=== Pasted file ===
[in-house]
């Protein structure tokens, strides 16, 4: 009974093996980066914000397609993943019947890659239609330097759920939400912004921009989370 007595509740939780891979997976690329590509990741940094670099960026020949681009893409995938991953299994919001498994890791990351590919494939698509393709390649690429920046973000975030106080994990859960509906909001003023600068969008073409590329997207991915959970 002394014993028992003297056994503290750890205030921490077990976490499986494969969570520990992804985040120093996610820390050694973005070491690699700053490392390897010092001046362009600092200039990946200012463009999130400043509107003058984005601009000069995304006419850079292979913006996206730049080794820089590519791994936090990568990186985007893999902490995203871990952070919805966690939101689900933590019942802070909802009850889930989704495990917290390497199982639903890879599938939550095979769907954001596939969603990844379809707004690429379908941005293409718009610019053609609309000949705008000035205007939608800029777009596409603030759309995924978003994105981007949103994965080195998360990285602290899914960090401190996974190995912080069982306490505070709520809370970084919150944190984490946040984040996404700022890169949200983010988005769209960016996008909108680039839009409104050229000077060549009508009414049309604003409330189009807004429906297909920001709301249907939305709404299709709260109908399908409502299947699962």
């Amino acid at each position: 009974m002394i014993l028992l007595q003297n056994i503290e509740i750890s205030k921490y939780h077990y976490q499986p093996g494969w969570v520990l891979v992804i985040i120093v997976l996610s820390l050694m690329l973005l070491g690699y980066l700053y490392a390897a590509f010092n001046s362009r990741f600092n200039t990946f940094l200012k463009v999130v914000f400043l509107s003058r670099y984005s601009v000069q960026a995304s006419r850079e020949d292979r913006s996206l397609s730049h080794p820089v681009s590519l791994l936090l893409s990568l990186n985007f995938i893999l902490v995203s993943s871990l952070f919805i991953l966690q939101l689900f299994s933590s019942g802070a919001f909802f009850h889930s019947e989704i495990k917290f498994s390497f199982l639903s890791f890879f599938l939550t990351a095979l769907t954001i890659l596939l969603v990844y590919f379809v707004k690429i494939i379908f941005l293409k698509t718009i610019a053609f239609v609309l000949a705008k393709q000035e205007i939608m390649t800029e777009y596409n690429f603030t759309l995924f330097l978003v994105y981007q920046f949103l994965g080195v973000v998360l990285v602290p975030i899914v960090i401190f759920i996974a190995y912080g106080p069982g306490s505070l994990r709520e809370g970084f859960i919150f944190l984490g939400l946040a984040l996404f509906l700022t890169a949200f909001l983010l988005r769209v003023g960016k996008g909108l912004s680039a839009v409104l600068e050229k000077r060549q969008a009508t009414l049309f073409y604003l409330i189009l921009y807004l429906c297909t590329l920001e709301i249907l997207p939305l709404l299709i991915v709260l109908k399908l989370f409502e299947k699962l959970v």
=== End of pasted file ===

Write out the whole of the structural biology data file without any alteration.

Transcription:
[in-house]
């Protein structure tokens, strides 16, 4: 009974093996980066914000397609993943019947890659239609330097759920939400912004921009989370 007595509740939780891979997976690329590509990741940094670099960026020949681009893409995938991953299994919001498994890791990351590919494939698509393709390649690429920046973000975030106080994990859960509906909001003023600068969008073409590329997207991915959970 002394014993028992003297056994503290750890205030921490077990976490499986494969969570520990992804985040120093996610820390050694973005070491690699700053490392390897010092001046362009600092200039990946200012463009999130400043509107003058984005601009000069995304006419850079292979913006996206730049080794820089590519791994936090990568990186985007893999902490995203871990952070919805966690939101689900933590019942802070909802009850889930989704495990917290390497199982639903890879599938939550095979769907954001596939969603990844379809707004690429379908941005293409718009610019053609609309000949705008000035205007939608800029777009596409603030759309995924978003994105981007949103994965080195998360990285602290899914960090401190996974190995912080069982306490505070709520809370970084919150944190984490946040984040996404700022890169949200983010988005769209960016996008909108680039839009409104050229000077060549009508009414049309604003409330189009807004429906297909920001709301249907939305709404299709709260109908399908409502299947699962």
């Amino acid at each position: 009974m002394i014993l028992l007595q003297n056994i503290e509740i750890s205030k921490y939780h077990y976490q499986p093996g494969w969570v520990l891979v992804i985040i120093v997976l996610s820390l050694m690329l973005l070491g690699y980066l700053y490392a390897a590509f010092n001046s362009r990741f600092n200039t990946f940094l200012k463009v999130v914000f400043l509107s003058r670099y984005s601009v000069q960026a995304s006419r850079e020949d292979r913006s996206l397609s730049h080794p820089v681009s590519l791994l936090l893409s990568l990186n985007f995938i893999l902490v995203s993943s871990l952070f919805i991953l966690q939101l689900f299994s933590s019942g802070a919001f909802f009850h889930s019947e989704i495990k917290f498994s390497f199982l639903s890791f890879f599938l939550t990351a095979l769907t954001i890659l596939l969603v990844y590919f379809v707004k690429i494939i379908f941005l293409k698509t718009i610019a053609f239609v609309l000949a705008k393709q000035e205007i939608m390649t800029e777009y596409n690429f603030t759309l995924f330097l978003v994105y981007q920046f949103l994965g080195v973000v998360l990285v602290p975030i899914v960090i401190f759920i996974a190995y912080g106080p069982g306490s505070l994990r709520e809370g970084f859960i919150f944190l984490g939400l946040a984040l996404f509906l700022t890169a949200f909001l983010l988005r769209v003023g960016k996008g909108l912004s680039a839009v409104l600068e050229k000077r060549q969008a009508t009414l049309f073409y604003l409330i189009l921009y807004l429906c297909t590329l920001e709301i249907l997207p939305l709404l299709i991915v709260l109908k399908l989370f409502e299947k699962l959970v």